Prehospital Care Be attentive to the ABCs and symptomatic support.

Emergency Department Care Plasmapheresis is the treatment of choice for initial treatment and stabilization of the hyperviscosity syndrome caused by the paraproteinemias (the majority of cases), while leukapheresis, plateletpheresis, and phlebotomy are indicated for leukostasis, and symptomatic thrombocytosis, and polycythemia, respectively.

As plasmapheresis removes the circulating paraproteins,

the serum viscosity decreases and symptoms improve.

In similar fashion leukapheresis, plateletpheresis, and

phlebotomy also decrease the serum viscosity by decreasing the existing cellular component in excess. Although these treatments are helpful in the acute phase, they typically do not alter the prognosis of the disease process, which is the underlying etiology. These diseases (eg, multiple myeloma, Waldenstrm macroglobulinemia, blood dyscrasias) should be definitively treated with the appropriate oncologic therapy, such as chemotherapeutics, for example, or these symptoms will typically recur within a couple weeks requiring further pheresis.

Although symptoms of CHF from hyperviscosity may

not respond to standard therapies, and, in fact, can be exacerbated due to the resultant dehydration from diuresis causing increased viscosity; plasmapheresis and/or cellular pheresis reverses these symptoms. While arranging for plasmapheresis, treat hemorrhage, CHF, and metabolic imbalances with standard therapies. Caveat: Use caution with the decision to proceed with packed red blood cell transfusion (pRBCs) for minor bleeding because a single unit of pRBCs may increase the viscosity enough to cause worsening symptoms and clinical decompensation. If a transfusion is indicated, proceed with caution and by slow infusion.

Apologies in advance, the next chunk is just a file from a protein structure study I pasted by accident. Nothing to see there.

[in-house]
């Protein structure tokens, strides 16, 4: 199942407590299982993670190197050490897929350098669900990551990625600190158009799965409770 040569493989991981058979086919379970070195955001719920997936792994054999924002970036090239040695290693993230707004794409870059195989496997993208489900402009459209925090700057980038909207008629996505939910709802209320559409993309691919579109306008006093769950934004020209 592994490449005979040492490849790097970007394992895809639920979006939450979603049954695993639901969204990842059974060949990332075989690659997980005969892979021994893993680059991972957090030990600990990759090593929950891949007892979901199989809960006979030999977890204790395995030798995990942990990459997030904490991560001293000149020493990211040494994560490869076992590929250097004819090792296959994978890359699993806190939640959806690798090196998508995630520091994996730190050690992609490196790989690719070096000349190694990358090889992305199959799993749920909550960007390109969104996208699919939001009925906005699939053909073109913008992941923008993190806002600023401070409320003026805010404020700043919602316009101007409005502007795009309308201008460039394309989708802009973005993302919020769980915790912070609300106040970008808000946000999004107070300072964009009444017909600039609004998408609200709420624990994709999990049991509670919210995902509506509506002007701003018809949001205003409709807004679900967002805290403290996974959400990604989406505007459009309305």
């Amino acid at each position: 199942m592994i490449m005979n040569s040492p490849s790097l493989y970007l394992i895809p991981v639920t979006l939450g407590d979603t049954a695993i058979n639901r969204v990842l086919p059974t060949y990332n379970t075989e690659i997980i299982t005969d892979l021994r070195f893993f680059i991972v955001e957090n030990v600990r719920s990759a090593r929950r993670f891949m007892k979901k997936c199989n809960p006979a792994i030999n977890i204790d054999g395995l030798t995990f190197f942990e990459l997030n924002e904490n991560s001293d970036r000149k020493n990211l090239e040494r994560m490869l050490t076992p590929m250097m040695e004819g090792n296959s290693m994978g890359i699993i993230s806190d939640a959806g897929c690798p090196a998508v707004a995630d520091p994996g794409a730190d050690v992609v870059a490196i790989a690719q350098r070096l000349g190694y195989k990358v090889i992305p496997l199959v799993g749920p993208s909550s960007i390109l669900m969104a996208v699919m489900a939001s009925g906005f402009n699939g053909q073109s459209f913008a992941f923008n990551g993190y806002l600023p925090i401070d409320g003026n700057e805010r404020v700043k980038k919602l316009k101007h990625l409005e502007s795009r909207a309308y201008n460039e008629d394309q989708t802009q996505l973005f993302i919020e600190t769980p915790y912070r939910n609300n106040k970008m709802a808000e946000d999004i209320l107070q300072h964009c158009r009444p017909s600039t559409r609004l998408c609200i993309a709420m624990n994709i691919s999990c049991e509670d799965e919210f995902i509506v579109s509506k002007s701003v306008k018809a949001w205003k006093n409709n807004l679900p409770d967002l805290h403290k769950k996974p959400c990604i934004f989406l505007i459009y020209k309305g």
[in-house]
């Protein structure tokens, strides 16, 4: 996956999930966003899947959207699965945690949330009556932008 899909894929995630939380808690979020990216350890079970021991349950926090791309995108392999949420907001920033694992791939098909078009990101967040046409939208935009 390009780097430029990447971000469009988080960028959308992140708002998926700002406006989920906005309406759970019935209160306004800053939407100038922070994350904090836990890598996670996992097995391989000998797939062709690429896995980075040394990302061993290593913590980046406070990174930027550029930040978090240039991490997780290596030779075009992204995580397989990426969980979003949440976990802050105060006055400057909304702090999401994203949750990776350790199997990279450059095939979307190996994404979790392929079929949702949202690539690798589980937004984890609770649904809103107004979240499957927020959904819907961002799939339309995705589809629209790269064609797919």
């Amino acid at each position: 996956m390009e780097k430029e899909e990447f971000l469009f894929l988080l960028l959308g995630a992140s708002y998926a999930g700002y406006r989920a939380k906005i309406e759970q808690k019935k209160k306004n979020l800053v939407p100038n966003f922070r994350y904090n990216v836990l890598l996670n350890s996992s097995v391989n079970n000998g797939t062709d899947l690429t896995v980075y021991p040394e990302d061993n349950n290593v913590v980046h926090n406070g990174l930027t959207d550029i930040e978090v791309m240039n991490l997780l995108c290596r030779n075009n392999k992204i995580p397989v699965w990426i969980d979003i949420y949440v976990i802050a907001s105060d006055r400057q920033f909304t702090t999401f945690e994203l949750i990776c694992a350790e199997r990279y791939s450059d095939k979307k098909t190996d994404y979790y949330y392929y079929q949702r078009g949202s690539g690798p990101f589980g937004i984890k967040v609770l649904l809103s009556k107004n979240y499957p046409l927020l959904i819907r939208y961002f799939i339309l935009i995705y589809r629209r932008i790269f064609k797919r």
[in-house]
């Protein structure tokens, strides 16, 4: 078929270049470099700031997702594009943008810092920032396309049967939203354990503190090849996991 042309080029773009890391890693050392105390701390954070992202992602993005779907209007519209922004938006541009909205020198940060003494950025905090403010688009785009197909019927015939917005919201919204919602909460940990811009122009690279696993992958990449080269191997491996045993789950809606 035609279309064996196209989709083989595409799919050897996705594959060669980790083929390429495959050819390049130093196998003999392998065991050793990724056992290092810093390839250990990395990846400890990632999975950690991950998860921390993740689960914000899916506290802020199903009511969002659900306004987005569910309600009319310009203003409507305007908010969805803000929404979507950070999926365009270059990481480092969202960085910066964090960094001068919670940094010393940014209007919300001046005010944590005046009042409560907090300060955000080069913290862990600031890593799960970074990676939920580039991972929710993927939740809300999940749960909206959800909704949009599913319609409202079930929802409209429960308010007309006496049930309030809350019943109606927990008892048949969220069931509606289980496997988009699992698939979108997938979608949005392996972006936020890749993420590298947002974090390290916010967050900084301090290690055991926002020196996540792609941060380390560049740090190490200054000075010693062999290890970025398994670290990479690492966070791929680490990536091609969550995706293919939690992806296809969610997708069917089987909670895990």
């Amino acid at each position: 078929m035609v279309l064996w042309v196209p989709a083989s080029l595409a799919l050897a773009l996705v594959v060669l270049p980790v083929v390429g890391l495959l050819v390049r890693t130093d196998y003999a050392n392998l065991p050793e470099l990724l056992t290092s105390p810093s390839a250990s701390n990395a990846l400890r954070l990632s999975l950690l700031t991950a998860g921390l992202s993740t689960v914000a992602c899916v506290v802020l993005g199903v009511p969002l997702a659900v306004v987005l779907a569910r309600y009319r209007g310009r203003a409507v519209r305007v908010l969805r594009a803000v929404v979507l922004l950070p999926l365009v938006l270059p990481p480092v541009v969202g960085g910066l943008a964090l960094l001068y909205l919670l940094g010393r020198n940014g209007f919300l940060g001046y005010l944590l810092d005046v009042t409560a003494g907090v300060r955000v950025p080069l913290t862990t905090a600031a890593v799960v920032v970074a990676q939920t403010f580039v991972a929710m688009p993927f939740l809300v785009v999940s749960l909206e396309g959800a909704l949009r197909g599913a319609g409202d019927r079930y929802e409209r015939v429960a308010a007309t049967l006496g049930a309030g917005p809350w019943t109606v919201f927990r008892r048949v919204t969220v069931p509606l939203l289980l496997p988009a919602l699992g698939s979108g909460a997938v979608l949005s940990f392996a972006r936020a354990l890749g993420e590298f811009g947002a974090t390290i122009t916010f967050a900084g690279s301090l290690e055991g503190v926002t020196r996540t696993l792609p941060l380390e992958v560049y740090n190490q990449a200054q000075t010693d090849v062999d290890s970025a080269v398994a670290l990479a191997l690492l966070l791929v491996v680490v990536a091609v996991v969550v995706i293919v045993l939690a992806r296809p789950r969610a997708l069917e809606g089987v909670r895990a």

If plasma/cellular pheresis is not readily available and the

patient is decompensating, one may try vigorous intravenous hydration coupled with a 2-3 unit phlebotomy in the interim as a temporizing measure. Upon commencing pheresis (especially leukapheresis) one should prepare for the possibility of tumor lysis syndrome and treat accordingly. Ultimately, the underlying dysproteinemia or blood cell dyscrasia needs to be addressed as these therapies do not control the underlying disease. The definitive treatment varies according to the diagnosis but often involves chemotherapeutic agents, such as alkylating agents or nucleoside analogs, which should be addressed with the consulting hematologist/oncologist to prevent further deterioration and possible recurrent episodes.[1]

Consultations A hematologist should be consulted to arrange plasma/cellular pheresis and plan for interval chemotherapy as indicated.

Further Inpatient Care


care should be initiated for the complications of hyperviscosity syndrome pending definitive therapy. Care includes support for blood loss, central nervous system disorders, and cardiovascular effects, and metabolic derangements. Note that the definitive treatment of hyperviscosity syndrome is treatment of the underlying disorder (eg, chemotherapy); as without this, even with treatment by plasmapheresis the hyperviscosity will recur if the underlying disease process is left untreated.


transfer if hematology/oncology consultation and plasma or cellular pheresis are unavailable at the treating facility.

Complications depend upon the underlying cause of

the hyperviscosity

Prognosis depends on the severity of the complications

associated with hyperviscosity syndrome and the underlying cause of the hyperviscosity syndrome and the response of the appropriate definitive treatment. For example, multiple myeloma continues to have a poor long-term prognosis

Patient Education
The diseases leading to hyperviscosity are chronic, and

this condition may recur. Patients and their families and/or caregivers should be educated about early signs and symptoms (eg, bleeding, visual symptoms, headache, mental status changes, shortness of breath).